There are many causes of pain in your feet. One of the least understood is when the pain occurs on top of your foot. My name is Dr. Andrew Schneider, and I'm a podiatrist in Houston, TX. We have names for various areas of the foot. Other than "dorsal surface", there is none that describes the top of the foot.
There are a number of reasons why you can get pain on the top of your foot. Many people discount when they have this kind of pain, since they just assume that their foot got stepped on and they don't remember it.
One cause of pain on top of the foot is extensor tendonitis. The extensor tendons travel across the front of your ankle and the top of your foot. These are the tendons coming from the muscles that are involved if you have shin splints. The mechanism of these tendons becoming inflamed is essentially the same. Like treating shin splints, I might consider an oral anti-inflammatory medication. Unlike shin splints, we also can consider a cortisone injection when the inflammation is in your foot or ankle.
Extensor tendonitis is usually caused by overuse and instability. The best way to address an unstable base of support is with the use of a custom orthotic. An orthotic will provide stability and efficiency to the feet and ankles. That stability will balance the tendons, making them work less. That's why a custom orthotic is the best long-term treatment to help you prevent tendonitis from continuing to come back.
Another cause of pain on the top of the foot is a bone spur. A bone spur can form on the top of the midfoot, since it's a high area of pressure. It's particularly common in people with high arch feet. When a spur forms, you'll notice a bump on the top of your foot. This gets irritated by the top of your shoes. Depending on the shoes you wear, there could be significant pressure on your foot. In cases where you have a bump on top of your foot due to a bone spur, it's commonly treated by removing the bone spurs surgically. It's a pretty straightforward procedure and
recovery. In most cases, the relief is immediate.
When we think of sprains, we often think of a sprained ankle. The foot can be sprained as well. A sprain is a partial or complete tearing of the ligaments that support the foot. I see lots of foot sprains caused by sports like soccer, tennis, and basketball. In all of these sports, you plant your foot and twist. Twist too much and you can injure your foot. After I take an x-ray in the office to ensure nothing's broken, we address this sprain. A foot sprain can cause swelling, pain, and bruising. I'll recommend that you immobilize your foot for a short time in a surgical shoe or boot. We'll also use ice and anti-inflammatory medication to reduce the inflammation and pain. When you sprain your foot, you'll have to take some time off exercise. In most cases, it's just a couple of weeks, but it may maybe longer if the injury takes longer to heal.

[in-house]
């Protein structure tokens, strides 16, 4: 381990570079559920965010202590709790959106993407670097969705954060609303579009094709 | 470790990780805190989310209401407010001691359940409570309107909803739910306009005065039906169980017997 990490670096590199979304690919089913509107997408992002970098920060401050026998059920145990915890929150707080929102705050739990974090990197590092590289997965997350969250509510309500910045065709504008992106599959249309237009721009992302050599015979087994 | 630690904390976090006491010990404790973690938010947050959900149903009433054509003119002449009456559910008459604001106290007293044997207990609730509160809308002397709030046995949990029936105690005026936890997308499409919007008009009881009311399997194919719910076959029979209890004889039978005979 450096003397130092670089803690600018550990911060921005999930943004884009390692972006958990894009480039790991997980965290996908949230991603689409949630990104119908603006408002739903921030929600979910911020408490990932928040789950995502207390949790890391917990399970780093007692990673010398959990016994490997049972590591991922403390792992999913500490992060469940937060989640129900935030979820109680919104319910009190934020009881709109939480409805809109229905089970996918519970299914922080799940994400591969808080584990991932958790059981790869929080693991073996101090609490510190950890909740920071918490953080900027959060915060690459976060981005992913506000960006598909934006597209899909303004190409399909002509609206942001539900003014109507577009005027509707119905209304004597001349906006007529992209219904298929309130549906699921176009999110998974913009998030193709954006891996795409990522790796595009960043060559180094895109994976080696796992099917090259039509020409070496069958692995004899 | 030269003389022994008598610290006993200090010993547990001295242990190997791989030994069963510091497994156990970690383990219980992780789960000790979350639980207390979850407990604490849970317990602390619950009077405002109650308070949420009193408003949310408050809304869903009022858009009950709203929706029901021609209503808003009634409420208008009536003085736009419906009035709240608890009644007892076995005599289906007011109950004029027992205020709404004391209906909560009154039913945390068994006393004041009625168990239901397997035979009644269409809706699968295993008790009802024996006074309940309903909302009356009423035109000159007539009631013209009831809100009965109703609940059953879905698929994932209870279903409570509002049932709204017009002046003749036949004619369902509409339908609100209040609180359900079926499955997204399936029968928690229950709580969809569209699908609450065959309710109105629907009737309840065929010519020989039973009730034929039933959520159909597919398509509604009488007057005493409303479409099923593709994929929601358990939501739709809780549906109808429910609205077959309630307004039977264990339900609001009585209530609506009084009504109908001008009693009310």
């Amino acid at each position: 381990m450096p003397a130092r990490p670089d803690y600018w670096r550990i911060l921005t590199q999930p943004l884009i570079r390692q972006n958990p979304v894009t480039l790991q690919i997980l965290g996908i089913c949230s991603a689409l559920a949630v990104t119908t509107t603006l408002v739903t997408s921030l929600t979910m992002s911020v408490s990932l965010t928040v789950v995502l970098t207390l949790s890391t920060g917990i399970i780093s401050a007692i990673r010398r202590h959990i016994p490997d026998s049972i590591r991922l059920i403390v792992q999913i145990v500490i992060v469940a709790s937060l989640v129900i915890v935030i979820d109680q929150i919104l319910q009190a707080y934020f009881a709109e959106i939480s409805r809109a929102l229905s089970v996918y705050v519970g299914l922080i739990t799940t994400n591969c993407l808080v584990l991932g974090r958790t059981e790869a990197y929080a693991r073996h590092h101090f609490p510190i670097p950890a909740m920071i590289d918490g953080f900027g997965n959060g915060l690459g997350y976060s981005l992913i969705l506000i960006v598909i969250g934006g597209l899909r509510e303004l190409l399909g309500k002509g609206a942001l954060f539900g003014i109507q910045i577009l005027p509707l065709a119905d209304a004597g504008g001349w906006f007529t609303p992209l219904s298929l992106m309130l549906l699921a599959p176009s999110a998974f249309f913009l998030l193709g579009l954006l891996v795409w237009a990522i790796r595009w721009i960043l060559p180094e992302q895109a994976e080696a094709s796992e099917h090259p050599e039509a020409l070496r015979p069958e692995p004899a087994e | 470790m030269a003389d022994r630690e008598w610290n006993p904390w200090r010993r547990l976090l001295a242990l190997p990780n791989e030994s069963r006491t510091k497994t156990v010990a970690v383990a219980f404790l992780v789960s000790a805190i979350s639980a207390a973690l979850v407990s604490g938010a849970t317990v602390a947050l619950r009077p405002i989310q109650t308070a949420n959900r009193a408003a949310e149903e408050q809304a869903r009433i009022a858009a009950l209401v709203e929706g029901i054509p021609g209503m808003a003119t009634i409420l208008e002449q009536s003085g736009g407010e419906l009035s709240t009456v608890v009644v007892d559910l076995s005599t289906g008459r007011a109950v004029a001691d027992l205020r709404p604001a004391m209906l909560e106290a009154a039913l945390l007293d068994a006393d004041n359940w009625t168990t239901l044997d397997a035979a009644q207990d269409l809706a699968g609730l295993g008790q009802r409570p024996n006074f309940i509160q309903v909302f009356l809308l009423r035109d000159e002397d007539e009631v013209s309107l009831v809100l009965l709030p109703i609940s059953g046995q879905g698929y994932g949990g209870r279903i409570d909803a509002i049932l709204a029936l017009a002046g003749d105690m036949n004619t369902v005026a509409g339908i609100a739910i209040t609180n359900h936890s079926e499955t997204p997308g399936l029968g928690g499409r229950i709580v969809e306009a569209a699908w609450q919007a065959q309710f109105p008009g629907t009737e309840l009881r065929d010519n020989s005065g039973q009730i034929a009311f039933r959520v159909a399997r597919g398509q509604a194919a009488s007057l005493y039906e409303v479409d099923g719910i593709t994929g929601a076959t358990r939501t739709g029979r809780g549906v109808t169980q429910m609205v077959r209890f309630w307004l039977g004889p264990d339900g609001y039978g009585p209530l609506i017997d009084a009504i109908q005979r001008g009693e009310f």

The next cause of pain on top of your foot is a stress fracture. It is common to have a stress fracture in the metatarsal bones because of the excessive load during activity and exercise. In fact, this is one of the greatest dangers of exercising on a harder surface. A stress fracture is a break in the bone that is not displaced. Sometimes it's referred to as a hairline fracture. But don't let that make you take it any less seriously than any other type of broken bone. A stress fracture needs to be immobilized and you need to stop activity. If you continue to run, or don't properly treat a stress fracture, then it can become displaced and, at best, will require a longer recovery. And at worst, we will require surgery to properly repair the broken bone.
You can expect to be immobilized for six to eight weeks with a stress fracture. Even so, you won't go back to activity and exercise until at least 12 weeks after the injury. I need to know the bone is strong enough to support you when you work out. It doesn't make sense to go back to exercising sooner, only to be injured again right away.